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I stumbled on some interesting research that links niacin, HDL levels, vasodilation, and nitric oxide. This is important because it offers a link between heart disease, ED, and ED treatments.

This is strictly for science types who want to learn more about the science of ED. Here’s the research, from Kuvin et al (Am Heart J. 2002;144:165-172):

The study was designed to see what effect it would have on vasodilation (blood vessel relaxation) to increase HDL levels (the “good” cholesterol). This is of interest (to me) because poor vasodilation is considered the cause of much ED, and drugs like Viagra work by increasing vasodilation.

So…the investigators gave patients with coronary artery disease – who have blood vessel problems – niacin (see picture above) to raise their HDL levels. The result was that HDL increased and the blood vessels improved. In patients with no HDL increase, there was no blood vessel improvement.

Next, they exposed human blood vessel cells to HDL, and found that this increased nitric oxide synthase, an enzyme that produces nitric oxide (NO) from L-arginine (note that I have other posts about taking L-arginine, which is available on-line and at any drug store). Part of the physiological process of erection involves the parasympathetic nervous system causing the release of NO in the corpus cavernosum of the penis. NO binds to the receptors of the enzyme guanylate cyclase, which results in increased levels of cyclic guanosine monophosphate (cGMP), leading to smooth muscle relaxation (vasodilation) in the corpus cavernosum, resulting in increased inflow of blood and an erection.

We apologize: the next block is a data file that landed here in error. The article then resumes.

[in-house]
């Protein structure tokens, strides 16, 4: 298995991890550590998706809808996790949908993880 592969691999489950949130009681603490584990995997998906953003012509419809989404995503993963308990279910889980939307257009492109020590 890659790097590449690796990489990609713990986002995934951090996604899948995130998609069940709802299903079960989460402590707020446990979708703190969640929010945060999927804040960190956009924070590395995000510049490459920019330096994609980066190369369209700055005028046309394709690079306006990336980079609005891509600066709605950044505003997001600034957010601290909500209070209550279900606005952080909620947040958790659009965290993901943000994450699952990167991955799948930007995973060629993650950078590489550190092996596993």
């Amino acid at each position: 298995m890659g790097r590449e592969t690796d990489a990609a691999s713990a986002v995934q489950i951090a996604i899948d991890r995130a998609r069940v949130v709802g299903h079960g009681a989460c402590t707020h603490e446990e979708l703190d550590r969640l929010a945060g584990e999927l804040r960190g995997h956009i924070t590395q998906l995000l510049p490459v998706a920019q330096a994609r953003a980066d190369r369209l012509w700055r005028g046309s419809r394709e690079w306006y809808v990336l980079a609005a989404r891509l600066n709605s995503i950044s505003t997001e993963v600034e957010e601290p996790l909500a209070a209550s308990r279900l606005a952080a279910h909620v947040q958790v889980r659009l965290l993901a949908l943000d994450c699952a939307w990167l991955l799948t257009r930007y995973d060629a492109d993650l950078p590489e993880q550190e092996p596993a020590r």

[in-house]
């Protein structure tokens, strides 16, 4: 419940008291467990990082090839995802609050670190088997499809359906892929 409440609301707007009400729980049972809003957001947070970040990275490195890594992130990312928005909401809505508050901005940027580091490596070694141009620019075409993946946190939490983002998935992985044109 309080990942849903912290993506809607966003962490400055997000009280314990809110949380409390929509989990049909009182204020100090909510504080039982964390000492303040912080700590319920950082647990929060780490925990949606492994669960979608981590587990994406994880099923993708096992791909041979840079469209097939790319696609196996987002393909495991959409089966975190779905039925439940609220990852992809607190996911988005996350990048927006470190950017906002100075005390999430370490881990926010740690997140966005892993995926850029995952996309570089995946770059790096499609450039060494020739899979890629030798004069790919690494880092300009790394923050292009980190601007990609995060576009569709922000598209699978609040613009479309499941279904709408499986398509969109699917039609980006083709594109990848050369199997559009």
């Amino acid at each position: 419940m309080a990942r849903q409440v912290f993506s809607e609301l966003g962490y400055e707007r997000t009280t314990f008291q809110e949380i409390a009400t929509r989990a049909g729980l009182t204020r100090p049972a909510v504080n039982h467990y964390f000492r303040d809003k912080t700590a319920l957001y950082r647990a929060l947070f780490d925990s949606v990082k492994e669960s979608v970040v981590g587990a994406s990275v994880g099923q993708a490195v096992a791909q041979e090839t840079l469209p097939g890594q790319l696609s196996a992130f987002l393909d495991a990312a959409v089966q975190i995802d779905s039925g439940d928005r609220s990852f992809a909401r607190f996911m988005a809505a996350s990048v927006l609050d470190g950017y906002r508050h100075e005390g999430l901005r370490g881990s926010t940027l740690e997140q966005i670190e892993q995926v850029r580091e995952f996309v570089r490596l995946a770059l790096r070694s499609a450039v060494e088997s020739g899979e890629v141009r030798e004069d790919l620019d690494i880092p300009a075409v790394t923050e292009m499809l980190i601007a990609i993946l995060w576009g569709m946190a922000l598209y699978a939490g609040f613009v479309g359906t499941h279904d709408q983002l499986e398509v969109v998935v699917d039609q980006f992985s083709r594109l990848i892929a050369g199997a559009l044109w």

The study started with a niacin dose of 375 mg and worked up to 1500 mg. The niacin used was the prescription drug Niaspan (an extended release form of the drug).

There are several points to consider here:

1. LDL-cholesterol appears to lower nitric oxide, while HDL raises it. Many men with ED also have HIGH LDL and LOW HDL. The point of this study was that even men with low LDL (such as those taking statins) but with low HDL still will have blood vessel problems, but these can be addressed through niacin therapy.

2. This is the first study I’ve seen that offers a rationale for using niacin to help ED (although this is my interpretation – this is not what the study authors are saying).

3. For those who are interested in taking niacin, the effective dose should be closer to 1500 mg, which can be hard to take (because of flushing). Some sex pills on the Internet include niacin as an ingredient, but the dose – usually between 20 and 40 mg – is equal to that found in a typical multivitamin and has no benefit.

4. For those who are considering taking niacin, DO NOT take the non-prescription long-acting niacin formulation found in drug stores. This has been shown to cause liver damage, and should be taken off the market. Take either regular niacin (sometimes called immediate release or IR) or prescription niacin (Niaspan). The IR version causes more flushing, although I found I can tolerate 100 mg after a few days.

If you would like to read the abstract of this study, here it is on Pubmed: